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Congress and the economy: After stimulus bill, what next?

Congress is likely to try other economic boosts. The GOP wants to extend the Bush tax cuts set to expire in 2010.

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"For the first time, tens of millions of low-income working people, who have been excluded from past stimulus laws, will benefit from recovery rebates and the child tax credit," said House Speaker Nancy Pelosi in a statement Thursday.

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The first draft of a stimulus plan, announced Jan. 24, passed the House but appeared to bog down in the Senate. Senate Democrats, backed by eight Republicans, tried to add $43 billion in additional spending, including extended unemployment benefits, alternative-energy tax credits, home-heating subsidies for low-income households, public works projects, and more support for nutrition programs. But they fell one vote short in a vote Wednesday.

At the request of Senate majority leader Harry Reid, Sens. Hillary Rodham Clinton (D) of New York and Barack Obama (D) of Illinois came off the presidential campaign trail to return to Washington to vote for the measure. Sen. John McCain (R) of Arizona, the leading GOP contender, was the lone Senate absentee.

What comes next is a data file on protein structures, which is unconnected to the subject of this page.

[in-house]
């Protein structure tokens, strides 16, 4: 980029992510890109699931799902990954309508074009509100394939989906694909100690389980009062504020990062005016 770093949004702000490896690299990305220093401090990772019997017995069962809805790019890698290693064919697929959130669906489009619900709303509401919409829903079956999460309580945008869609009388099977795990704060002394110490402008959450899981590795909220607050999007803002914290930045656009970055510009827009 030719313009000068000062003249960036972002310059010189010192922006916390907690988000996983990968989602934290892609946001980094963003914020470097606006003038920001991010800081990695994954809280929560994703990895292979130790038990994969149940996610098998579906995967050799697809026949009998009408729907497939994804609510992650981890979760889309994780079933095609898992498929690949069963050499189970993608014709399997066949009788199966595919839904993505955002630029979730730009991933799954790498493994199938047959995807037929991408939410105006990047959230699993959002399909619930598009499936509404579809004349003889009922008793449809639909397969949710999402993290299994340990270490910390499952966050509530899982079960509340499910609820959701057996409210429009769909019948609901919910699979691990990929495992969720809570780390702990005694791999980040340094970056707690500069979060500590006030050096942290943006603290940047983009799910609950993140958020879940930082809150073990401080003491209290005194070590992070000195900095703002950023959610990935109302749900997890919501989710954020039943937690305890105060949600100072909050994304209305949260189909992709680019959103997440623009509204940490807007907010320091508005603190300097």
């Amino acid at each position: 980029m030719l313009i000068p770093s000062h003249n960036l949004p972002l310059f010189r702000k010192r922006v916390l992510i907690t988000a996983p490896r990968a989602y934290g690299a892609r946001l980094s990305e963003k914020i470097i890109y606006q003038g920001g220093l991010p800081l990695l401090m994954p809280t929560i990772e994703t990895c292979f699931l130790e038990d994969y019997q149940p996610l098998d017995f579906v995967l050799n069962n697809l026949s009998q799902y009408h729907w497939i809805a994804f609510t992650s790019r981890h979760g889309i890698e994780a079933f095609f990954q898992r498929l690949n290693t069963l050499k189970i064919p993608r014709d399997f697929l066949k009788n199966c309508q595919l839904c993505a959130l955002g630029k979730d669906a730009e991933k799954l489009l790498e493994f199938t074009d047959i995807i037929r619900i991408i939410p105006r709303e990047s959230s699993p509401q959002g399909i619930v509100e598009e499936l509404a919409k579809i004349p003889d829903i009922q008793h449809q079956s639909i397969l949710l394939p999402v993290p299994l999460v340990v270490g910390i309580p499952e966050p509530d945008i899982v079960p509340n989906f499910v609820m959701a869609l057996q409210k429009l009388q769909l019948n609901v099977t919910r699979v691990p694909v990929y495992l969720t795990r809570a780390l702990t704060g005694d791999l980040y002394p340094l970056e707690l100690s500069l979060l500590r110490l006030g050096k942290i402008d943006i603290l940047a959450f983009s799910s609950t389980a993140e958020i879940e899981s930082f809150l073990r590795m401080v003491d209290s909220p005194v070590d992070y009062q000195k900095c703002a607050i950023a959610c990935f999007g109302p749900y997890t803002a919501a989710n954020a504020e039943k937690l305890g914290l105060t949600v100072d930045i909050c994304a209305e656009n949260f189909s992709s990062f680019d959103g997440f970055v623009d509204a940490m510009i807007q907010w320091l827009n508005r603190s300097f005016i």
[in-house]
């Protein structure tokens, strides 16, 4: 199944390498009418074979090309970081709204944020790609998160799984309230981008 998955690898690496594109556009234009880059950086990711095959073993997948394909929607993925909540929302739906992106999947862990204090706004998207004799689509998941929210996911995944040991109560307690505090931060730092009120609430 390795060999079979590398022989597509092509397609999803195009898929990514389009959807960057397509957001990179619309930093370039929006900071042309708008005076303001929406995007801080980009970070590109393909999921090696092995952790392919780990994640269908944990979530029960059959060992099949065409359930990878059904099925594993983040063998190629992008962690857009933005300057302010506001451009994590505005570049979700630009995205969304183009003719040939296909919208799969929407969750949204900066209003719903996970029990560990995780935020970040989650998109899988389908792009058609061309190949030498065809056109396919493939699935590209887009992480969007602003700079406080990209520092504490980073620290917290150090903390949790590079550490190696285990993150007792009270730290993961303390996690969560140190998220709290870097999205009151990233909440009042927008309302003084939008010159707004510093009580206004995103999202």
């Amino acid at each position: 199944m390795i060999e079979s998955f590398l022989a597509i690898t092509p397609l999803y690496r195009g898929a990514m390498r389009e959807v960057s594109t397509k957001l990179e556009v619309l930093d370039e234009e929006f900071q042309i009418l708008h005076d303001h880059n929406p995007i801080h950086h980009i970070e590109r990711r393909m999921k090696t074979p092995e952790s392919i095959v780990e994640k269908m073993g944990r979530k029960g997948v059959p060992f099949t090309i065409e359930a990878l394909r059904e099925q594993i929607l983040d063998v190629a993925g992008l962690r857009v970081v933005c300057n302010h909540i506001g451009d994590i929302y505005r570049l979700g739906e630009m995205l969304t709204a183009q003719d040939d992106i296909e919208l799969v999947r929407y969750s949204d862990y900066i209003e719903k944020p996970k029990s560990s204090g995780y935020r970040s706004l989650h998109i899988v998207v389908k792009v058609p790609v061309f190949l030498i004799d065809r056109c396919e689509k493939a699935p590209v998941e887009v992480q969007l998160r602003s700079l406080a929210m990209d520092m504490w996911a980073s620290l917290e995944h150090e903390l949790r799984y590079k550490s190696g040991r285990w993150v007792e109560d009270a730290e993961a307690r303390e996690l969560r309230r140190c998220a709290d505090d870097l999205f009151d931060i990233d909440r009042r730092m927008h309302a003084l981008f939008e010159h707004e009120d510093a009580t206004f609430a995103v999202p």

The battle for the final Republican vote went on until Senator Reid agreed to allow a GOP amendment to the bill, which added 20 million seniors and 250,000 disabled veterans to those receiving rebates under the House plan. They also voted to close a loophole that critics said could have allowed checks for those working in the US illegally.

"I've been home quite a bit lately and that's what people have been talking about: seniors, veterans, and immigration. That was the glue that kept this deal together," says Sen. Ted Stevens (R) of Alaska, who drafted the GOP amendment.

Democrats and outside groups lobbied a handful of GOP senators in a bid to tip the vote toward a larger stimulus bill. The AARP, the largest lobby for people over 50, ran full-page ads on the theme: "Millions of people are watching how their Senators vote on Economic Stimulus – no pressure."

Now, lawmakers in both parties say Congress must take up longer-term measures to revive the US economy. Republicans are urging permanent extension of the Bush tax cuts set to expire in 2010.

"While this measure should help get our economy moving in the short term, it should be just the beginning of our efforts to improve our economic competitiveness over the long term," said House GOP leader John Boehner, after the vote.

Democrats are gearing up for a wide-ranging second stimulus plan, which could include a debate over the tax code. In the Democratic Radio Address Saturday, Rep. Charles Rangel (D) of New York called the stimulus bill "a good first step." But the chairman of the House Ways and Means Committee also called for a more equitable tax code.